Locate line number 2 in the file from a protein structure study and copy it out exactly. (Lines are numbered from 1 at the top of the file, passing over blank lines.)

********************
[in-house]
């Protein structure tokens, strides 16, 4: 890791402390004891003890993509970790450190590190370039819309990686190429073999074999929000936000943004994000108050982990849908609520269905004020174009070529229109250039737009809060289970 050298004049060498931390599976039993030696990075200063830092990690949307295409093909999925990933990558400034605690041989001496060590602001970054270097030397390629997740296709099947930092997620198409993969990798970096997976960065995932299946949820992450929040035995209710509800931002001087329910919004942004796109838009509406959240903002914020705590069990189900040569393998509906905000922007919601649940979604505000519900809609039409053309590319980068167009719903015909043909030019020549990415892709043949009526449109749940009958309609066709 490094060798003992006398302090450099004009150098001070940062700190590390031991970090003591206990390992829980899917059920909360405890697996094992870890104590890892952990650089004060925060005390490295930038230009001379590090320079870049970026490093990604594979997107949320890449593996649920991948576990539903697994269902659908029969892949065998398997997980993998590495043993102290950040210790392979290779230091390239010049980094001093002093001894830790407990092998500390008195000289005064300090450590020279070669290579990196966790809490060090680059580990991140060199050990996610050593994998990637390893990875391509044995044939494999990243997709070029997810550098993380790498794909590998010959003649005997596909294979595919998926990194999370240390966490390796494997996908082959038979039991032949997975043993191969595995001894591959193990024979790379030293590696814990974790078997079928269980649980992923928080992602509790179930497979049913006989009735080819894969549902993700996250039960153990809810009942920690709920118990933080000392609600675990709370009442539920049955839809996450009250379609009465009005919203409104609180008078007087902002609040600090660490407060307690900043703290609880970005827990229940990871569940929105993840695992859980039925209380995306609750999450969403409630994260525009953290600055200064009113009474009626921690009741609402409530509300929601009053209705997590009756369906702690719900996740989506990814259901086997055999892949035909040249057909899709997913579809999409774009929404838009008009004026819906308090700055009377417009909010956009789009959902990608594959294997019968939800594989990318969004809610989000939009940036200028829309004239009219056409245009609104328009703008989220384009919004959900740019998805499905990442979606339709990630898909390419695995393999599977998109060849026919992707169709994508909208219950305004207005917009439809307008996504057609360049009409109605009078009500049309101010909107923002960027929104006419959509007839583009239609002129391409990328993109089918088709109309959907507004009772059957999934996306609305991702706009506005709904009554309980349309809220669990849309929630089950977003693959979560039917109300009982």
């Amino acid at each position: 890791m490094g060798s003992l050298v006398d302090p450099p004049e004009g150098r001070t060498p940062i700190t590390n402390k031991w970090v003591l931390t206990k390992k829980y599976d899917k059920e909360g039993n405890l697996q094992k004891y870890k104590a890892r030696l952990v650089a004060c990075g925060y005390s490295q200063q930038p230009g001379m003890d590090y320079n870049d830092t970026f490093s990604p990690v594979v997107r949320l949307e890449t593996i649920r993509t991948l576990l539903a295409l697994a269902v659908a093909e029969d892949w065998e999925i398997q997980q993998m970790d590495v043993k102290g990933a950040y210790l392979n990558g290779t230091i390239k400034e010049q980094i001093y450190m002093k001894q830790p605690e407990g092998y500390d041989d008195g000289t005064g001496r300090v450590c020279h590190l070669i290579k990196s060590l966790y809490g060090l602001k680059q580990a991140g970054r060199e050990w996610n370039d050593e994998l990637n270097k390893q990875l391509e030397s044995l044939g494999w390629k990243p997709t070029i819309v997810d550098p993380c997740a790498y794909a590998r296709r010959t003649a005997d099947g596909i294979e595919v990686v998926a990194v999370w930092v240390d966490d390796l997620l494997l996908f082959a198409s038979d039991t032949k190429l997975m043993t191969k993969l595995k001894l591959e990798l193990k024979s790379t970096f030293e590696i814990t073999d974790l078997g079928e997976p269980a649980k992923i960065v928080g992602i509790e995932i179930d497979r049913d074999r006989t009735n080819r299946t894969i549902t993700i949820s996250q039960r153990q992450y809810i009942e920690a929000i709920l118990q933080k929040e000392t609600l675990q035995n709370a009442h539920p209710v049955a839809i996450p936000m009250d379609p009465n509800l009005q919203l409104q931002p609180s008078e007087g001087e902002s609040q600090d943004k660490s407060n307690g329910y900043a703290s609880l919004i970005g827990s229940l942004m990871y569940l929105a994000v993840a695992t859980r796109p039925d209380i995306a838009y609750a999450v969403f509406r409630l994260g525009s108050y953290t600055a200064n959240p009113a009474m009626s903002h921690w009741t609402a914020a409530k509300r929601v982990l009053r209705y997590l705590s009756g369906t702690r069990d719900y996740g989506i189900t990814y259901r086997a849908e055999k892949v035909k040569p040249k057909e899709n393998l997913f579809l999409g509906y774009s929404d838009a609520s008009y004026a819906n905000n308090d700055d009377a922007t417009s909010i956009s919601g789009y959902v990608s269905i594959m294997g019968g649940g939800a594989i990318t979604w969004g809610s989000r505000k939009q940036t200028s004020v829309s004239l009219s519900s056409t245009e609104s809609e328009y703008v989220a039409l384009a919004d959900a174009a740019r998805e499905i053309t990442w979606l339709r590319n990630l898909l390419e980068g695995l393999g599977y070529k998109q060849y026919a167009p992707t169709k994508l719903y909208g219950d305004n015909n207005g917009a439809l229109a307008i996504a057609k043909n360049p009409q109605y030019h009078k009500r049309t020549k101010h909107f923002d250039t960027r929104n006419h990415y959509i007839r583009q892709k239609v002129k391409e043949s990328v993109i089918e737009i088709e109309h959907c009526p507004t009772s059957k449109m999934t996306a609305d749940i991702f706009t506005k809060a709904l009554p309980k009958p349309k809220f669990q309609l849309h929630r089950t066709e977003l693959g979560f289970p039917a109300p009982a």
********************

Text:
């Protein structure tokens, strides 16, 4: 890791402390004891003890993509970790450190590190370039819309990686190429073999074999929000936000943004994000108050982990849908609520269905004020174009070529229109250039737009809060289970 050298004049060498931390599976039993030696990075200063830092990690949307295409093909999925990933990558400034605690041989001496060590602001970054270097030397390629997740296709099947930092997620198409993969990798970096997976960065995932299946949820992450929040035995209710509800931002001087329910919004942004796109838009509406959240903002914020705590069990189900040569393998509906905000922007919601649940979604505000519900809609039409053309590319980068167009719903015909043909030019020549990415892709043949009526449109749940009958309609066709 490094060798003992006398302090450099004009150098001070940062700190590390031991970090003591206990390992829980899917059920909360405890697996094992870890104590890892952990650089004060925060005390490295930038230009001379590090320079870049970026490093990604594979997107949320890449593996649920991948576990539903697994269902659908029969892949065998398997997980993998590495043993102290950040210790392979290779230091390239010049980094001093002093001894830790407990092998500390008195000289005064300090450590020279070669290579990196966790809490060090680059580990991140060199050990996610050593994998990637390893990875391509044995044939494999990243997709070029997810550098993380790498794909590998010959003649005997596909294979595919998926990194999370240390966490390796494997996908082959038979039991032949997975043993191969595995001894591959193990024979790379030293590696814990974790078997079928269980649980992923928080992602509790179930497979049913006989009735080819894969549902993700996250039960153990809810009942920690709920118990933080000392609600675990709370009442539920049955839809996450009250379609009465009005919203409104609180008078007087902002609040600090660490407060307690900043703290609880970005827990229940990871569940929105993840695992859980039925209380995306609750999450969403409630994260525009953290600055200064009113009474009626921690009741609402409530509300929601009053209705997590009756369906702690719900996740989506990814259901086997055999892949035909040249057909899709997913579809999409774009929404838009008009004026819906308090700055009377417009909010956009789009959902990608594959294997019968939800594989990318969004809610989000939009940036200028829309004239009219056409245009609104328009703008989220384009919004959900740019998805499905990442979606339709990630898909390419695995393999599977998109060849026919992707169709994508909208219950305004207005917009439809307008996504057609360049009409109605009078009500049309101010909107923002960027929104006419959509007839583009239609002129391409990328993109089918088709109309959907507004009772059957999934996306609305991702706009506005709904009554309980349309809220669990849309929630089950977003693959979560039917109300009982």